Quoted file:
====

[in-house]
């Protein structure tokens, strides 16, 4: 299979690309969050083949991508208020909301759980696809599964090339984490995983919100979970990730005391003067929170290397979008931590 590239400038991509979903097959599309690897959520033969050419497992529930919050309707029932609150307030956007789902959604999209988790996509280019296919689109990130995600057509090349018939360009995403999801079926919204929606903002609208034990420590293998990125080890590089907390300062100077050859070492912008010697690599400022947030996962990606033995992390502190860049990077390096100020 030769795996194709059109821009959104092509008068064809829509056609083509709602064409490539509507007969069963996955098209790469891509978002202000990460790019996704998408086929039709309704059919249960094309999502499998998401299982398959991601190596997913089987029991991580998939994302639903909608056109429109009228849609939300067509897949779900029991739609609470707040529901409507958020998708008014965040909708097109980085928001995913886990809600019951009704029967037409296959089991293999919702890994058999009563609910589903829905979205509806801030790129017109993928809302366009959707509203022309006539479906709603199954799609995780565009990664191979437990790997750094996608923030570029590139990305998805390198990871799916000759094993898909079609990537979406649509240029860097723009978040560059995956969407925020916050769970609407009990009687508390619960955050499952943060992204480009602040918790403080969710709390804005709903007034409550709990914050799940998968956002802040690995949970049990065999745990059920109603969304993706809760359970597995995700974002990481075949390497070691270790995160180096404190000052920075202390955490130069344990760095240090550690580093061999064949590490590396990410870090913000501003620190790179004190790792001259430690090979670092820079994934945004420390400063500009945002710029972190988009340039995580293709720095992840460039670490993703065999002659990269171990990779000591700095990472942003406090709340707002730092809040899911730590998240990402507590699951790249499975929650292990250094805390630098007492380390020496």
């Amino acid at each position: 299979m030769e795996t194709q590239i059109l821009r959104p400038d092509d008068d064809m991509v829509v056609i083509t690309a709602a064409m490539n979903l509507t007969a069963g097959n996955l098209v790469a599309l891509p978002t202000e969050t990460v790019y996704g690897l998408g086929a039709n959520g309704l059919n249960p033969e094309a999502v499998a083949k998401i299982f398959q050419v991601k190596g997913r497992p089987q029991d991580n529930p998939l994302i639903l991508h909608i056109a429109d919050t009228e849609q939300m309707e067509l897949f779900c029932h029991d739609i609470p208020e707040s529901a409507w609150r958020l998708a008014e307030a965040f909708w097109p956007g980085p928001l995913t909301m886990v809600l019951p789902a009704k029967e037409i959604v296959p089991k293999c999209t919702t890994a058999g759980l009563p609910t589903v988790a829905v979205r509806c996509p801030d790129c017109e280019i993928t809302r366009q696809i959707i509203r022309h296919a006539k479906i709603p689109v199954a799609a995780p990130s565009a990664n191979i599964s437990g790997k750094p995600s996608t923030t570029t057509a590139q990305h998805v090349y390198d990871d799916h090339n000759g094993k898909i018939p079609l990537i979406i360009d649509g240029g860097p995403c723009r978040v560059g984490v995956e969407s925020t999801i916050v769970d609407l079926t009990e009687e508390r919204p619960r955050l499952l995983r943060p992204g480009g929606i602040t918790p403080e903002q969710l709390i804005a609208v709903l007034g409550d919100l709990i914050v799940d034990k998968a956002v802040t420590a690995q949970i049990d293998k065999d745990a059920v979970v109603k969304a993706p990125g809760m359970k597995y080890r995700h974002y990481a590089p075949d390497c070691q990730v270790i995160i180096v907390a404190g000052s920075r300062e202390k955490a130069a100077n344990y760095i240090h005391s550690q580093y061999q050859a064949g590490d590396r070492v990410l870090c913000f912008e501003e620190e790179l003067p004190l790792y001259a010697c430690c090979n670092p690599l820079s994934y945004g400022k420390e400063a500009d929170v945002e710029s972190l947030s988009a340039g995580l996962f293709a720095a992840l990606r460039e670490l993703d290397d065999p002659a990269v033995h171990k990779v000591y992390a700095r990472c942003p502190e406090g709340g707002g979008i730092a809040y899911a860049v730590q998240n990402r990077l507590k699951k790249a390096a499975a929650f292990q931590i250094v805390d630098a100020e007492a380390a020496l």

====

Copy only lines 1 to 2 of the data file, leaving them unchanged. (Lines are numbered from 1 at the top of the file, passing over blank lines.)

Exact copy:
[in-house]
């Protein structure tokens, strides 16, 4: 299979690309969050083949991508208020909301759980696809599964090339984490995983919100979970990730005391003067929170290397979008931590 590239400038991509979903097959599309690897959520033969050419497992529930919050309707029932609150307030956007789902959604999209988790996509280019296919689109990130995600057509090349018939360009995403999801079926919204929606903002609208034990420590293998990125080890590089907390300062100077050859070492912008010697690599400022947030996962990606033995992390502190860049990077390096100020 030769795996194709059109821009959104092509008068064809829509056609083509709602064409490539509507007969069963996955098209790469891509978002202000990460790019996704998408086929039709309704059919249960094309999502499998998401299982398959991601190596997913089987029991991580998939994302639903909608056109429109009228849609939300067509897949779900029991739609609470707040529901409507958020998708008014965040909708097109980085928001995913886990809600019951009704029967037409296959089991293999919702890994058999009563609910589903829905979205509806801030790129017109993928809302366009959707509203022309006539479906709603199954799609995780565009990664191979437990790997750094996608923030570029590139990305998805390198990871799916000759094993898909079609990537979406649509240029860097723009978040560059995956969407925020916050769970609407009990009687508390619960955050499952943060992204480009602040918790403080969710709390804005709903007034409550709990914050799940998968956002802040690995949970049990065999745990059920109603969304993706809760359970597995995700974002990481075949390497070691270790995160180096404190000052920075202390955490130069344990760095240090550690580093061999064949590490590396990410870090913000501003620190790179004190790792001259430690090979670092820079994934945004420390400063500009945002710029972190988009340039995580293709720095992840460039670490993703065999002659990269171990990779000591700095990472942003406090709340707002730092809040899911730590998240990402507590699951790249499975929650292990250094805390630098007492380390020496």